All in all the Visionary II is a nice offering from SOG. What you get here is a well made Japanese knife, with good steel, excellent fit and finish and solid construction. I like the powdercoated blade, the comfortable handle, and how everything is assembled to very tight tolerances. To me deployment was just slightly awkward, but perhaps I needed to spend more time playing with the pivot (blade centering was perfect by the way).
All in all, this is a very solid offering, and a nice upgrade over SOG’s more basic offerings. If the Visionary II is a knife you like on paper, then I think that you will be pleased with it. Recommended to those that like the design.
I recommend purchasing the SOG Visionary II at Amazon or BladeHQ. Thanks for reading.
On my Spec Elite, I often used the arc-lock to free the blade to flick open. Check the main pivot screw to see if that is too tight.
It looks really good. The size is good and VG10 is an extreme good stainless for fine edges. If I’m not mistaken VG10 is the middle layer of Fallkniven’s laminate steel. The blade shape is also identical to the Spec-Elite I & II. A good multi-role style.
It is good to see some better steels being used by SOG. They seem to have no issues doing this in their folding blades. I just they would pass that on to their fixed blades. A VG10 fixed blade visionary would be a wonderful knife for either defense, edc, or hunting. Good post.
Thanks RK! Just to clarify, I can flick open the Vis II, but it’s just a little awkward (maybe it’s me – I’m incredibly awkward at times). It was a really minor issue. VG10 is used in a lot of nice knives, I think you are right, Fallkniven uses it on some of their blades, Mcusta uses it, Spyderco uses it and many more. It’s a healthy upgrade from AUS8.
I agree, a fixed blade version of this one would be really cool! Thanks for reading man.
That’s one sleak lookin’ sumbich right there. Knice review Daanno!
Thank you Scott! 🙂
So a Japanese-made SOG-designed griptillian?
While I applaud the move to VG-10 I still can’t get over the ugly clip or the very “aestetic” blade. Most of all I can’t get over the cheap feeling each and every SOG has left me with (even before I knew how much good knives cost my mates wobbly Flash II felt….cheap). They make decent multitools and cheap fixies but I think I’d rather spent my money elsewhere.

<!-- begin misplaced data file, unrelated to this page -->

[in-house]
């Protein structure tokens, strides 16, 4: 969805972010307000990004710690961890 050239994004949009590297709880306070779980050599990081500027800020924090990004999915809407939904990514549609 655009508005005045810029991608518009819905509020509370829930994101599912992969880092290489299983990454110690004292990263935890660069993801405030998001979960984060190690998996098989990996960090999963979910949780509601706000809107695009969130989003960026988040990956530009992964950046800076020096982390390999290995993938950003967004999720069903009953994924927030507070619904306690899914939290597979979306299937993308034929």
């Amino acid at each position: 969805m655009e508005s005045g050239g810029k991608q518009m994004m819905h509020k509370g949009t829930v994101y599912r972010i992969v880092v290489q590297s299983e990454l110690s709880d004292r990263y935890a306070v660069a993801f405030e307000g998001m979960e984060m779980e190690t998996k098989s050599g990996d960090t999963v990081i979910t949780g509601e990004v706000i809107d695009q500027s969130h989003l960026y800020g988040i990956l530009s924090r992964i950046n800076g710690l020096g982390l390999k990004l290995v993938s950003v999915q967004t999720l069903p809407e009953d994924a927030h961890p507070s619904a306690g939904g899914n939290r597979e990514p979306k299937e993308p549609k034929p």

As usual you do a good job, just too bad that it’s on a bad blade IMO. Ah well, life is hard for some…^^
Aesthetic considerations aside I gotta stand up for the quality on this one. It’s really solid. I’ve had blade play with some of the cheaper Taiwanese SOGs so I know exactly where you are coming from, but this Japanese built SOG is a tank.
And lol, yeah… I review em all. I try to mainly review stuff I’m really excited about, but occasionally I’ll get something in a trade and figure “well, I have the knife, might as well do a review.” Maybe it’s not a knife I’m super excited about, or maybe I was excited at the time but kinda went cold. Either way I try to provide the straight story. You’re right – it’s a hard life but someone has to do it. 😉 Thanks for reading man, always nice to hear your thoughts.
You wouldn’t know who it is that makes these? If it’s G.Sakai (who make amongst others Spydercos’ Seki blades) I’d be surpriced if it was anything but excellent.
In all honesty, the quality of a proper Japanese knife is on par with some of the best 1’st world quality blades. With the Sage-series showing the quality that can be had from Taiwan things are looking up for the rest of the asian knife industry (and also it gives SOG even less of an excuse to send out rattly blades).
If I’d have a store where I could try these out I might change my mind. I’d definitely give it a once-over.
I’m not sure if they are made by G. Sakai, but I wouldn’t be surprised if they did – the fit and finish is easily on par with my Japanese Spydercos. I agree, the knives coming out of Taiwan these days are just incredible, and the Japanese have proven again and again that they know how to make beautiful and highly functional knives. Honestly I think the blade play in SOG’s more inexpensive folders are more a byproduct of their design – the lack of liners and assisted opening mechanism practically asks for play. Here the Visionary has full liners and a nice beefy pivot, in practice it really makes for a big difference.
I definitely encourage giving this knife some hands on time if you get the chance. I think you will be pleasantly surprised!
A little late by yes, they were made by G.Sakai. I know because I saw them being made at the factory in Seki. Along with the Spydercos.
Unfortunately SOG has ended all Seki production and gone to Taiwan.
I have a number of Benchmade assisted knives and otherwise manual openers. The Barrage Tanto is my favorite. Great everyday carry. Recently I acquired a SOG Vulcan which is my current EDC. Although it’s not axis-assisted, the arc-lock and a slight flick of the wrist opens it very quickly. Very fine Japanese built version. I also have a little SOG Bluto that’s pretty cute. Makes a good skinner of small game.